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Wavefunction collapse and antisymmetry

  1. Nov 1, 2012 #1
    Hey guys,

    I was reading a book about the philosophy of science, and in the chapter about QM the author uses a well known example in order to explain quantum entaglement and illustrate the non-separability of individual system in QM. He describes a system composed of two spin-1/2 particles. Said system is in a singlet state:

    [tex] \psi_{12} = \frac{1}{\sqrt{2}} (\psi_{1}^{+} \otimes \psi_{2}^{-} - \psi_{2}^{+} \otimes \psi_{1}^{-})[/tex]

    The subscripts indicate particle 1 or 2, and the subscipts spin up or down. This is clearly an antysymmetric. Now suppose these two particles are emitted from the same source, but go in different directions. When they are spatially separate, we do an experiment to measure the spin of one electron, and it comes up as plus, and we'd automatically know the spin of the other electron. So far so good. The author then goes on to say that in this case the wavefunction would collapse into:

    (\psi_{1}^{+} \otimes \psi_{2}^{-})

    Which is really weird, because this wavefunction is not antisymmetric. How do you conciliate wavefunction collapse with the antisymmetric requirement of the w.f.?
  2. jcsd
  3. Nov 2, 2012 #2


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  4. Nov 2, 2012 #3
    Wow, took me quite a few minutes to understand that post, but that's great. So what you're saying is that we cannot really know whether it is electron one or two that is localized on the right side (or left). What we do know is that a certain orbital (spatial w.f.) is more localized on the right or the left. So we have to pair up the orbital on the right with with spin up, if we did indeed measure the rightmost electron to have spin up. So in my case, the initial w.f. is:

    [tex] (\varphi_R(r_1) \otimes \varphi_L(r_2) + \varphi_L(r_1) \otimes \varphi_R(r_2)) [\alpha(s_1) \otimes \beta(s_2)-\beta(s_1) \otimes \alpha(s_2)][/tex]


    [tex] \varphi_R(r_1)\alpha(s_1) \otimes \varphi_L(r_2)\beta(s_2) -
    \varphi_R(r_1)\beta(s_1) \otimes \varphi_L(r_2)\alpha(s_2) +
    \varphi_L(r_1)\alpha(s_1) \otimes \varphi_R(r_2)\beta(s_2)-
    \varphi_L(r_1)\beta(s_1) \otimes \varphi_R(r_2)\alpha(s_2)[/tex]

    So measuring that the electron on the right has up (alpha) spin, means the w.f. will collapse to:

    [tex] \varphi_R(r_1)\alpha(s_1) \otimes \varphi_L(r_2)\beta(s_2) -
    \varphi_L(r_1)\beta(s_1) \otimes \varphi_R(r_2)\alpha(s_2)[/tex]

    i.e. we keep only the first and last term, because the pair up R with alpha. This w.f. is still antisymmetric. I think the statement in the book is actually inaccurate and leads to confusion, but maybe it's just used and example to discuss quantum entaglement (without considering the exclusion principle; it's not a physics book after all).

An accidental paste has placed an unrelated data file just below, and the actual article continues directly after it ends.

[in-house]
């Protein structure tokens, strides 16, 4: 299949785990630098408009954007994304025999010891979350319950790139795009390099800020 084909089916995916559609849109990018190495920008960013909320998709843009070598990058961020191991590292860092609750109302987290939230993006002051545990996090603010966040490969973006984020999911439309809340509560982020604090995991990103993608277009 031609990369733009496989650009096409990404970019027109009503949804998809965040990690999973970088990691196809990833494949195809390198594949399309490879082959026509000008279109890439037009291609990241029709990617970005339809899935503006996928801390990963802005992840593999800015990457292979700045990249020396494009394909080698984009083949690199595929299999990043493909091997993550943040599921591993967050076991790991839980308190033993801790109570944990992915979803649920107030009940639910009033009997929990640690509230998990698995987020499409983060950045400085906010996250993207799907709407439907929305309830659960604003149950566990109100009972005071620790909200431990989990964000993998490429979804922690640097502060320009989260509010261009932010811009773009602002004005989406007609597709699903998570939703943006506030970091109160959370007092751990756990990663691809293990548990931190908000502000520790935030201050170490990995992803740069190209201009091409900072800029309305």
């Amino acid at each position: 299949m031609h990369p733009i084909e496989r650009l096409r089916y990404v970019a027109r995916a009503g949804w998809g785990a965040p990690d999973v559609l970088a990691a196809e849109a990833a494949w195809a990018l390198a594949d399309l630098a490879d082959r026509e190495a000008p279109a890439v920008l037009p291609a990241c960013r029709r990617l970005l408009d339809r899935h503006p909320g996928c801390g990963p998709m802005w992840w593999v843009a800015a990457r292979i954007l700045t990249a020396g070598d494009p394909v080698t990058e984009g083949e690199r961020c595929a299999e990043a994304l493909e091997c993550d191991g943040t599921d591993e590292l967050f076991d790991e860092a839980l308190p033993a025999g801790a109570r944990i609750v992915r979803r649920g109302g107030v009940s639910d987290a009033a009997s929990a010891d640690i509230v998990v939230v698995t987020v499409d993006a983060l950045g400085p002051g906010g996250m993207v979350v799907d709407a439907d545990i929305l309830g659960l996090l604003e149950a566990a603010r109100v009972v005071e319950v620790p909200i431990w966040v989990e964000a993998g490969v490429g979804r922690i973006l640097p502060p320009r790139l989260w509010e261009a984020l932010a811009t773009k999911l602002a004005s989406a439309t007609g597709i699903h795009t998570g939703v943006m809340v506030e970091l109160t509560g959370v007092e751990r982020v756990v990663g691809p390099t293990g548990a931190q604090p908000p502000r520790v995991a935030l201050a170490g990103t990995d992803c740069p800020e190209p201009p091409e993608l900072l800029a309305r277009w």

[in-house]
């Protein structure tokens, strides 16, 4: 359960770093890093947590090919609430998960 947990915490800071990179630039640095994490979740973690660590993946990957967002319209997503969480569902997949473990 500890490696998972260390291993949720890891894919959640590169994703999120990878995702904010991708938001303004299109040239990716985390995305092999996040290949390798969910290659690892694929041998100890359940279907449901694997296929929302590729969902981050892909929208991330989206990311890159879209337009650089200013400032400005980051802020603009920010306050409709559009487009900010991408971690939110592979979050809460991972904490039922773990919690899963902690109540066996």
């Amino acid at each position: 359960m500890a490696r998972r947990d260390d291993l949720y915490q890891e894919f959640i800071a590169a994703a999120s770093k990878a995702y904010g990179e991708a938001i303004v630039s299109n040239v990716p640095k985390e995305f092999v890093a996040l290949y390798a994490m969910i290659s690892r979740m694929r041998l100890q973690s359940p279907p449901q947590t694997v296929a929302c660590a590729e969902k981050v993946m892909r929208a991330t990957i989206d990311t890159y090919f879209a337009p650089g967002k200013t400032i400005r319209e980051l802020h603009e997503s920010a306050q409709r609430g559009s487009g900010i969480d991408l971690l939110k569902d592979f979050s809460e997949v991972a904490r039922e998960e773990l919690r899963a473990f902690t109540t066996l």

Thanks for replying :D
    Last edited: Nov 2, 2012
  5. Nov 3, 2012 #4


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    Before measurement the system was in an antisymmetric singlet | J M> = |0 0>.
    (the total spin is always null)

    Is it still in an antisymmetric singlet after? (entangled?)
    Cannot we have up up> result sometime after?
  6. Nov 3, 2012 #5
    This is most definitely NOT my area of expertise - but as I understand it, a singlet state is characterised by a complete lack of information about the spin of each particle, as opposed to a simply 'unmeasured' state where the spin has a value (which may already be known to another party).

    After the collapse, the latter condition prevails so the electrons are no longer entangled.
  7. Nov 3, 2012 #6

    I don't know if you can label it a singlet, but you'd still have S=0 and Sz = 0. You can't have and up-up result unless you flip the spin of one of the electrons (i.e. go to one of the triplet states).
  8. Nov 3, 2012 #7


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    look at a Clebsch Gordan table for 1/2 * 1/2 coupling: here
    we see that up down > is in a superposition of the initial antisymmetric singlet and of the |1 0> triplet with equal probabilities.
    I think this means that entanglement (|J M> =|0 0>) stops after measurement.
    So your book was right.
    I would be happy to read Demistifier's explanation
  9. Nov 5, 2012 #8


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    Yes. As I have already explained (see post #2), you are missing the particle-position part of the wave function.

    Entanglement may be destroyed by measurement.
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